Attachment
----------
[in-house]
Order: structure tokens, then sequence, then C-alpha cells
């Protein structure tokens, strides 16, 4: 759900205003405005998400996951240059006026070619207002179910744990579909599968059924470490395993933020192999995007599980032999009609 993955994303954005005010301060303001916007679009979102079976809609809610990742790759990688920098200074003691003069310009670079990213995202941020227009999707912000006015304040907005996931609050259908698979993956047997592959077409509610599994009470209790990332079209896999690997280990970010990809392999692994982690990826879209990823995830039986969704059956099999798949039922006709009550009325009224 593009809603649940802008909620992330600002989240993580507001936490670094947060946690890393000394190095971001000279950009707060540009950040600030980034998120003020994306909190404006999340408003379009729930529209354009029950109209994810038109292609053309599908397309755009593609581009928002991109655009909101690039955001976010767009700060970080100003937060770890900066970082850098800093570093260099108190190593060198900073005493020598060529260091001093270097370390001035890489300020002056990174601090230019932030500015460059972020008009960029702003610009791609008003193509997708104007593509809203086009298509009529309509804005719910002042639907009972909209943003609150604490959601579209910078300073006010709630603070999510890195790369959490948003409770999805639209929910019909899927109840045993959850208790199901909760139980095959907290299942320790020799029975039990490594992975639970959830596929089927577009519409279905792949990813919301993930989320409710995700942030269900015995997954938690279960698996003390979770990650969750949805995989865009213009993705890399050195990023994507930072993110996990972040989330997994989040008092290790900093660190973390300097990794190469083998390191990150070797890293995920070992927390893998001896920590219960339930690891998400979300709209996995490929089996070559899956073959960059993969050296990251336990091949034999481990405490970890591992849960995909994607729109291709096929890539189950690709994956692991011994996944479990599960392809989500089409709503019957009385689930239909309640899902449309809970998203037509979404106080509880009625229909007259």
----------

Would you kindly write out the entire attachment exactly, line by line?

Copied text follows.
[in-house]
Order: structure tokens, then sequence, then C-alpha cells
């Protein structure tokens, strides 16, 4: 759900205003405005998400996951240059006026070619207002179910744990579909599968059924470490395993933020192999995007599980032999009609 993955994303954005005010301060303001916007679009979102079976809609809610990742790759990688920098200074003691003069310009670079990213995202941020227009999707912000006015304040907005996931609050259908698979993956047997592959077409509610599994009470209790990332079209896999690997280990970010990809392999692994982690990826879209990823995830039986969704059956099999798949039922006709009550009325009224 593009809603649940802008909620992330600002989240993580507001936490670094947060946690890393000394190095971001000279950009707060540009950040600030980034998120003020994306909190404006999340408003379009729930529209354009029950109209994810038109292609053309599908397309755009593609581009928002991109655009909101690039955001976010767009700060970080100003937060770890900066970082850098800093570093260099108190190593060198900073005493020598060529260091001093270097370390001035890489300020002056990174601090230019932030500015460059972020008009960029702003610009791609008003193509997708104007593509809203086009298509009529309509804005719910002042639907009972909209943003609150604490959601579209910078300073006010709630603070999510890195790369959490948003409770999805639209929910019909899927109840045993959850208790199901909760139980095959907290299942320790020799029975039990490594992975639970959830596929089927577009519409279905792949990813919301993930989320409710995700942030269900015995997954938690279960698996003390979770990650969750949805995989865009213009993705890399050195990023994507930072993110996990972040989330997994989040008092290790900093660190973390300097990794190469083998390191990150070797890293995920070992927390893998001896920590219960339930690891998400979300709209996995490929089996070559899956073959960059993969050296990251336990091949034999481990405490970890591992849960995909994607729109291709096929890539189950690709994956692991011994996944479990599960392809989500089409709503019957009385689930239909309640899902449309809970998203037509979404106080509880009625229909007259």